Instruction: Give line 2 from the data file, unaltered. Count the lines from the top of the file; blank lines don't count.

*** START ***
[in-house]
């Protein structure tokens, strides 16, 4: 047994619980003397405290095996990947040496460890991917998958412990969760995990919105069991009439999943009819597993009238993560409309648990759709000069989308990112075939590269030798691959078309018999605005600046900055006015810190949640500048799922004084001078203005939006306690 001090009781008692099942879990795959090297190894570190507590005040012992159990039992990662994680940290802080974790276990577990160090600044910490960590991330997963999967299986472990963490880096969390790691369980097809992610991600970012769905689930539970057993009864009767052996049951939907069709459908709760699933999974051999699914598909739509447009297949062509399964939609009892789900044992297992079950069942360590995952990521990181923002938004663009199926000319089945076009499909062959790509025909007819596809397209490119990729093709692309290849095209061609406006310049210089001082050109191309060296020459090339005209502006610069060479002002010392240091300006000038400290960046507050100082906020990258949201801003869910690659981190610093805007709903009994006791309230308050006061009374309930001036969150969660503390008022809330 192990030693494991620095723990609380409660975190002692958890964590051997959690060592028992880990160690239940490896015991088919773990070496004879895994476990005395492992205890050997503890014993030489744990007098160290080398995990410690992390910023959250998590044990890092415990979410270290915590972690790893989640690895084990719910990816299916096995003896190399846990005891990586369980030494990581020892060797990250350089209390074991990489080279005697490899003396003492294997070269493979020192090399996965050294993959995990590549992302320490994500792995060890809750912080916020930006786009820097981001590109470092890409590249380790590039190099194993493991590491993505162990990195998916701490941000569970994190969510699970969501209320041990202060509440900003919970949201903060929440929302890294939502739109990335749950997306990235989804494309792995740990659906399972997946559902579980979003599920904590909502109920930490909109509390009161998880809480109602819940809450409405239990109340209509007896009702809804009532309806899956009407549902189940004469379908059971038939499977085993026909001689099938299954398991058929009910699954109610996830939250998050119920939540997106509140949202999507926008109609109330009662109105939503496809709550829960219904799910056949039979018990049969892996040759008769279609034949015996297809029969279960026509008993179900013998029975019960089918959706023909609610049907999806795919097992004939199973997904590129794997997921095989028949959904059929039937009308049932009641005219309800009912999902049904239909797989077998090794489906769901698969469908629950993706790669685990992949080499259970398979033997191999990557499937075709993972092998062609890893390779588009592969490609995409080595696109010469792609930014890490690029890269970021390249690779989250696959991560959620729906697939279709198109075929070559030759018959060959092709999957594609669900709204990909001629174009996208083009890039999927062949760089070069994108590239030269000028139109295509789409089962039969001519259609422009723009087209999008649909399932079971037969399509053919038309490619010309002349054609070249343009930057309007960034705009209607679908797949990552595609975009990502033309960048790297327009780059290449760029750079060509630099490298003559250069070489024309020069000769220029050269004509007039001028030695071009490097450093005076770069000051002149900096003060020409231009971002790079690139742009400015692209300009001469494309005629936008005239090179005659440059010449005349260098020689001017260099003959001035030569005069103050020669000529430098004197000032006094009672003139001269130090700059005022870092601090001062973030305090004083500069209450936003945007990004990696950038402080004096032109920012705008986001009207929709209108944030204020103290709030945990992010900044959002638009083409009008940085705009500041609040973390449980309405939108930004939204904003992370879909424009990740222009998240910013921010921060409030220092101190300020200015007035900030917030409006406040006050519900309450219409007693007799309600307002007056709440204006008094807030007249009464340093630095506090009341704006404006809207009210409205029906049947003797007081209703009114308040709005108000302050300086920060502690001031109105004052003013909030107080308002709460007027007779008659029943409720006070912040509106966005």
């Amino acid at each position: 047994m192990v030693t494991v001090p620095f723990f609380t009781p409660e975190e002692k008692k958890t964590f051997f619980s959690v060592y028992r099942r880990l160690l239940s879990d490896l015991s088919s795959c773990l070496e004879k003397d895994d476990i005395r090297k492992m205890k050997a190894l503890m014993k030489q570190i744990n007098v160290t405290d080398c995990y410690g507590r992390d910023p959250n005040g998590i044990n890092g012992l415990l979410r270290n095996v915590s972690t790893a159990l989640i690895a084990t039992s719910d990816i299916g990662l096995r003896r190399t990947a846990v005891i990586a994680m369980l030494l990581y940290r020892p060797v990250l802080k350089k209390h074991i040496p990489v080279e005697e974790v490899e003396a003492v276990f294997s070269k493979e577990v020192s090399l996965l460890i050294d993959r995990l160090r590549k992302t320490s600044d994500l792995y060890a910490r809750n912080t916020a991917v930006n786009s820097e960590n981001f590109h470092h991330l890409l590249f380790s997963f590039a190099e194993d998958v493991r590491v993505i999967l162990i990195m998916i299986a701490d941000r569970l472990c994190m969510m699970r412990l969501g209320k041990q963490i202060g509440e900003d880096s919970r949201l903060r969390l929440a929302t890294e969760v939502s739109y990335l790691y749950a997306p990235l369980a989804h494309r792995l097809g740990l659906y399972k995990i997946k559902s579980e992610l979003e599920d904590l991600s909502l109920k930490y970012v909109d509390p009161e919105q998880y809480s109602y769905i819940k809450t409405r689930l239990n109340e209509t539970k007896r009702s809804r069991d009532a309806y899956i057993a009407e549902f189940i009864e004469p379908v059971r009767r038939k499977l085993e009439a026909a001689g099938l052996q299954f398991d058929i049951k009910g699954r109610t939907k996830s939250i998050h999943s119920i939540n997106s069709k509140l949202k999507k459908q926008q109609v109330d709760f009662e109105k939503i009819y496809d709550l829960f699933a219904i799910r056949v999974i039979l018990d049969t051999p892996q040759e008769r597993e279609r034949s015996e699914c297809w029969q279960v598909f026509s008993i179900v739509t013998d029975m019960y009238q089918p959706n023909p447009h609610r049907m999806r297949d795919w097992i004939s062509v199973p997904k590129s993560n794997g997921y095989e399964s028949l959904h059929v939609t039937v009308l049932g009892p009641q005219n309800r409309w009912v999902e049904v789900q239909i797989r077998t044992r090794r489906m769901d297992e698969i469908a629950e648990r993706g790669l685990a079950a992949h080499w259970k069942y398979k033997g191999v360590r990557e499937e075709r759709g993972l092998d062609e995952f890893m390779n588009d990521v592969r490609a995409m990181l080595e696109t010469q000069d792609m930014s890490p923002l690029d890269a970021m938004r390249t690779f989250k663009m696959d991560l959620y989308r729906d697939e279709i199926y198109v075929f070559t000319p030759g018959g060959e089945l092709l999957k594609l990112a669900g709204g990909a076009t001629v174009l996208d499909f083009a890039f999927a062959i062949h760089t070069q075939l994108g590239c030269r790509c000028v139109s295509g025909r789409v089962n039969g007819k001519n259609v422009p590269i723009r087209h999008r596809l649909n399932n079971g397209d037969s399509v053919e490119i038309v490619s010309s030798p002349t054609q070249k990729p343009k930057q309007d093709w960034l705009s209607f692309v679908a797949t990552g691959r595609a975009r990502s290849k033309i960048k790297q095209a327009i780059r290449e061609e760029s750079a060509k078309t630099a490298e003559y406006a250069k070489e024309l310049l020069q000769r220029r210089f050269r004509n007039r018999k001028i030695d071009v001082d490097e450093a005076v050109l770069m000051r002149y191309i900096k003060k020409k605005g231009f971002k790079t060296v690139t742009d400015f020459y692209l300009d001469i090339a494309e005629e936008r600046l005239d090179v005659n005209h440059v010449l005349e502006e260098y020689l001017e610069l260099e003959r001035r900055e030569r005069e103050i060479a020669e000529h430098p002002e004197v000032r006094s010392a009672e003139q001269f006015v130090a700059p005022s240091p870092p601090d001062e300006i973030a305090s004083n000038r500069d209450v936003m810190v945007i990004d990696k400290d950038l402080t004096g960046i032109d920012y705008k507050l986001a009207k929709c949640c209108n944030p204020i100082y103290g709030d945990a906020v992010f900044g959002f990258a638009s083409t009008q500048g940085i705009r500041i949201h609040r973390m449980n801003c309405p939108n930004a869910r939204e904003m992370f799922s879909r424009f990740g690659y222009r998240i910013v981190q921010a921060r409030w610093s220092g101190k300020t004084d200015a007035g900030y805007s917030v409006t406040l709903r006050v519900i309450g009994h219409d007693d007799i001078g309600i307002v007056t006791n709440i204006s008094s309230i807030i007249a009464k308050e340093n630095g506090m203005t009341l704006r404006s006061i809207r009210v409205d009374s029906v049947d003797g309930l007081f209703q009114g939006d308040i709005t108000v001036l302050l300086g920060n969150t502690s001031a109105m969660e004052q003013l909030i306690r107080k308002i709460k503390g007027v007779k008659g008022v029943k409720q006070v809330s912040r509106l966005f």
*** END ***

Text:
């Protein structure tokens, strides 16, 4: 047994619980003397405290095996990947040496460890991917998958412990969760995990919105069991009439999943009819597993009238993560409309648990759709000069989308990112075939590269030798691959078309018999605005600046900055006015810190949640500048799922004084001078203005939006306690 001090009781008692099942879990795959090297190894570190507590005040012992159990039992990662994680940290802080974790276990577990160090600044910490960590991330997963999967299986472990963490880096969390790691369980097809992610991600970012769905689930539970057993009864009767052996049951939907069709459908709760699933999974051999699914598909739509447009297949062509399964939609009892789900044992297992079950069942360590995952990521990181923002938004663009199926000319089945076009499909062959790509025909007819596809397209490119990729093709692309290849095209061609406006310049210089001082050109191309060296020459090339005209502006610069060479002002010392240091300006000038400290960046507050100082906020990258949201801003869910690659981190610093805007709903009994006791309230308050006061009374309930001036969150969660503390008022809330 192990030693494991620095723990609380409660975190002692958890964590051997959690060592028992880990160690239940490896015991088919773990070496004879895994476990005395492992205890050997503890014993030489744990007098160290080398995990410690992390910023959250998590044990890092415990979410270290915590972690790893989640690895084990719910990816299916096995003896190399846990005891990586369980030494990581020892060797990250350089209390074991990489080279005697490899003396003492294997070269493979020192090399996965050294993959995990590549992302320490994500792995060890809750912080916020930006786009820097981001590109470092890409590249380790590039190099194993493991590491993505162990990195998916701490941000569970994190969510699970969501209320041990202060509440900003919970949201903060929440929302890294939502739109990335749950997306990235989804494309792995740990659906399972997946559902579980979003599920904590909502109920930490909109509390009161998880809480109602819940809450409405239990109340209509007896009702809804009532309806899956009407549902189940004469379908059971038939499977085993026909001689099938299954398991058929009910699954109610996830939250998050119920939540997106509140949202999507926008109609109330009662109105939503496809709550829960219904799910056949039979018990049969892996040759008769279609034949015996297809029969279960026509008993179900013998029975019960089918959706023909609610049907999806795919097992004939199973997904590129794997997921095989028949959904059929039937009308049932009641005219309800009912999902049904239909797989077998090794489906769901698969469908629950993706790669685990992949080499259970398979033997191999990557499937075709993972092998062609890893390779588009592969490609995409080595696109010469792609930014890490690029890269970021390249690779989250696959991560959620729906697939279709198109075929070559030759018959060959092709999957594609669900709204990909001629174009996208083009890039999927062949760089070069994108590239030269000028139109295509789409089962039969001519259609422009723009087209999008649909399932079971037969399509053919038309490619010309002349054609070249343009930057309007960034705009209607679908797949990552595609975009990502033309960048790297327009780059290449760029750079060509630099490298003559250069070489024309020069000769220029050269004509007039001028030695071009490097450093005076770069000051002149900096003060020409231009971002790079690139742009400015692209300009001469494309005629936008005239090179005659440059010449005349260098020689001017260099003959001035030569005069103050020669000529430098004197000032006094009672003139001269130090700059005022870092601090001062973030305090004083500069209450936003945007990004990696950038402080004096032109920012705008986001009207929709209108944030204020103290709030945990992010900044959002638009083409009008940085705009500041609040973390449980309405939108930004939204904003992370879909424009990740222009998240910013921010921060409030220092101190300020200015007035900030917030409006406040006050519900309450219409007693007799309600307002007056709440204006008094807030007249009464340093630095506090009341704006404006809207009210409205029906049947003797007081209703009114308040709005108000302050300086920060502690001031109105004052003013909030107080308002709460007027007779008659029943409720006070912040509106966005």